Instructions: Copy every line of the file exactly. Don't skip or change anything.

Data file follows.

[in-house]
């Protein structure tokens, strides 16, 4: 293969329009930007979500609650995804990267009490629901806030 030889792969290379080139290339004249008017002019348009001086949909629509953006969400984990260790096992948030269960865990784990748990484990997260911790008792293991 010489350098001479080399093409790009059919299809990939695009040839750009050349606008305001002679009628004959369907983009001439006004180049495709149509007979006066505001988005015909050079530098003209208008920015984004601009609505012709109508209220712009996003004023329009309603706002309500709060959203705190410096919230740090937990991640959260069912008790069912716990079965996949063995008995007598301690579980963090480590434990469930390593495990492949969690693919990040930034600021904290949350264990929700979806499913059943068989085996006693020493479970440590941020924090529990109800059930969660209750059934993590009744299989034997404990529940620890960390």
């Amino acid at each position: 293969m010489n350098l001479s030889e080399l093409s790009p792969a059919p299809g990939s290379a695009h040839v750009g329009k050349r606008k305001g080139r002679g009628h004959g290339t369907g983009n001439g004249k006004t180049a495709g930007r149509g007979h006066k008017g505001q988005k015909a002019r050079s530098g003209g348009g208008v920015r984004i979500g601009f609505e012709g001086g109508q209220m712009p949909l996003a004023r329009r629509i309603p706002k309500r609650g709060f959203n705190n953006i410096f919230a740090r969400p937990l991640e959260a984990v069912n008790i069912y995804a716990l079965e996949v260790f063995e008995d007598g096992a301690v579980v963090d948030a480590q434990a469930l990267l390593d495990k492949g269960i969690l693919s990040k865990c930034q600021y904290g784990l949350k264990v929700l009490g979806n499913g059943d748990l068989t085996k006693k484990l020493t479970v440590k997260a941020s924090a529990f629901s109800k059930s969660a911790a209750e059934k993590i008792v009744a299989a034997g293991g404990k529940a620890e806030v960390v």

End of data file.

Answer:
[in-house]
């Protein structure tokens, strides 16, 4: 293969329009930007979500609650995804990267009490629901806030 030889792969290379080139290339004249008017002019348009001086949909629509953006969400984990260790096992948030269960865990784990748990484990997260911790008792293991 010489350098001479080399093409790009059919299809990939695009040839750009050349606008305001002679009628004959369907983009001439006004180049495709149509007979006066505001988005015909050079530098003209208008920015984004601009609505012709109508209220712009996003004023329009309603706002309500709060959203705190410096919230740090937990991640959260069912008790069912716990079965996949063995008995007598301690579980963090480590434990469930390593495990492949969690693919990040930034600021904290949350264990929700979806499913059943068989085996006693020493479970440590941020924090529990109800059930969660209750059934993590009744299989034997404990529940620890960390």
């Amino acid at each position: 293969m010489n350098l001479s030889e080399l093409s790009p792969a059919p299809g990939s290379a695009h040839v750009g329009k050349r606008k305001g080139r002679g009628h004959g290339t369907g983009n001439g004249k006004t180049a495709g930007r149509g007979h006066k008017g505001q988005k015909a002019r050079s530098g003209g348009g208008v920015r984004i979500g601009f609505e012709g001086g109508q209220m712009p949909l996003a004023r329009r629509i309603p706002k309500r609650g709060f959203n705190n953006i410096f919230a740090r969400p937990l991640e959260a984990v069912n008790i069912y995804a716990l079965e996949v260790f063995e008995d007598g096992a301690v579980v963090d948030a480590q434990a469930l990267l390593d495990k492949g269960i969690l693919s990040k865990c930034q600021y904290g784990l949350k264990v929700l009490g979806n499913g059943d748990l068989t085996k006693k484990l020493t479970v440590k997260a941020s924090a529990f629901s109800k059930s969660a911790a209750e059934k993590i008792v009744a299989a034997g293991g404990k529940a620890e806030v960390v």